The Oriental or Greek church is the most ancient of all Christian churches ; for, though it may be granted that the Roman pontiff had acquired a spiritual, or rather a temporal jurisdice tion, before the patriarch of Constantinople, and perhaps before any other Oriental patriarch, yet it cannot be doubted that the first Christian church or society was established at Jerusalem.

The next churches were, doubtless, those of Syria and Greece ; and if ever St. Peter was at Rome, which has not yet been fully ascertained, it was not till after he had been bjshop of Antioch ; so that the Latin church is unquestionably the daughter of the Greek, and is indebted to her for all the bles.

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Worship in the Armenian Greek Church. p. 102.

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. sings of the gospel : a truth which one of our own bishops acknowledged in the Council of Trent. s. The taw went out of Zion, and the word of the Lord from Jerusalem.” This city was the mother of all churches ; the original emporium of the Christian faith ; tbe centre from which the bealing rays of Christianity diverged and spread over the. world. om the history of the Greek Church, from the fatal separation in the ninth century, little occurs, that is interesting, excepting the Crusades, or holy wars, and the vast accession that was made to it by the conversion of the Russian dominions, in the 10th century, till about the middle of the fifteenth (1453,) wheu Mahomet the II. took Constantinople, and overthrew the_Grecian Empire, under Constantine Palæologus, the last of the Byzantine Cæsars. With the empire of the Greeks, their religious establishment was overthrown ; and though a partial toleration was at first permitted, the religious despotism of their conquerors soon contracted it within more confined limits, and reduced the Chris. tian religion and its professors to the miserable state in which they now exist under the yoke of the Ottomdns. The Greek church still subsists under the sceptre of Mahomet. But how does it subsist ? Like the tree (says the venerable Bishop Horne) that had suffered excision, in the dream of the Chaldean inonarch ; its root indeed remains in the earth, with a band of iron and brass, and it is wet with the dew of heaven, until seven times shall have passed over it; at the expiration of which, it may come into remembrance before God, and again bud, and put forth its branches, and bear fruit, for t'ie shadow and sup. port of nations yet unknown. But at present its condition is not to be envied or coveted. The Mahometan power has been raised up to be the Pharaoh, the Nebuchadnezzar, and the Antiocbus Epiphanes of these last days, to the Eastern churches. Let those therefore that now stand," be watchful, and strengthen the things that remain, that are ready to die,” lest they also fall. The promise of divine protection, and indefectible subsistence is not made to any particular church or churches, but to the church of Christ in general; and as the Seven Churches of Asia hare, of a long time, almost wholly disappeared, and the glory of the Greek Church has for ages been wretchedly obscured, so may any church or churches, however flourishing now, be one day equally obscured: and, sooner or later, even wholly extinguished and forgotten. moms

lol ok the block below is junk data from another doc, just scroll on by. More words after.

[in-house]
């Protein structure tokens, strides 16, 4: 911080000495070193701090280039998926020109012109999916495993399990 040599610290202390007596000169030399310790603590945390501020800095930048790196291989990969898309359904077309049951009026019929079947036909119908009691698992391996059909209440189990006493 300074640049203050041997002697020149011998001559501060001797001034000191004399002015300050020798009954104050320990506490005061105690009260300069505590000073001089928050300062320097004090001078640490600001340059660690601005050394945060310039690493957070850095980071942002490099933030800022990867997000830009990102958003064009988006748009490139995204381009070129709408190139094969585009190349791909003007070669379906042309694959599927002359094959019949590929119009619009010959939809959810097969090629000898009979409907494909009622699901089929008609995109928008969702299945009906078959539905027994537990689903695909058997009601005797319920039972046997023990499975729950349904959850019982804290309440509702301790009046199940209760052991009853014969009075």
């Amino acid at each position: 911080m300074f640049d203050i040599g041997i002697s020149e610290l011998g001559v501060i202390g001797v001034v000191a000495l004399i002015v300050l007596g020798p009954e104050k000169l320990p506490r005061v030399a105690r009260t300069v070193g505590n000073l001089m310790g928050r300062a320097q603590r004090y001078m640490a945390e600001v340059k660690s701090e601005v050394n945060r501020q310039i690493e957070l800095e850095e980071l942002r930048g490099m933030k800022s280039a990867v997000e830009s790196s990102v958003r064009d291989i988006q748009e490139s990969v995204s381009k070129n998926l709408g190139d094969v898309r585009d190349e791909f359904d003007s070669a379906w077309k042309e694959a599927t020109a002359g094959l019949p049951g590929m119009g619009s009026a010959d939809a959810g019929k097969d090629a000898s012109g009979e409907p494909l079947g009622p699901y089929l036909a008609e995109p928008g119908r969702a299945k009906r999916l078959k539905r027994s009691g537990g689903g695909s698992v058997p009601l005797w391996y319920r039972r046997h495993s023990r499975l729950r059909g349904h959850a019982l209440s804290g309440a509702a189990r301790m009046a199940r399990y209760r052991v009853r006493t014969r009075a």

DISTINGUISHING DOCTRINES.--The Greek church agrees in most things with either the church of Romc, or the Reformed church ; wherein it differs from the one, it for the most part, agrees with the other. Many of the corruptions of the church of Rome arose before the fmal separation took place between it and the Greek church ; and, as many of these had their origin in the East, they continued in both churches after the division, so that, in the Greek church, may be found inany of what we consider as' errors in the Latin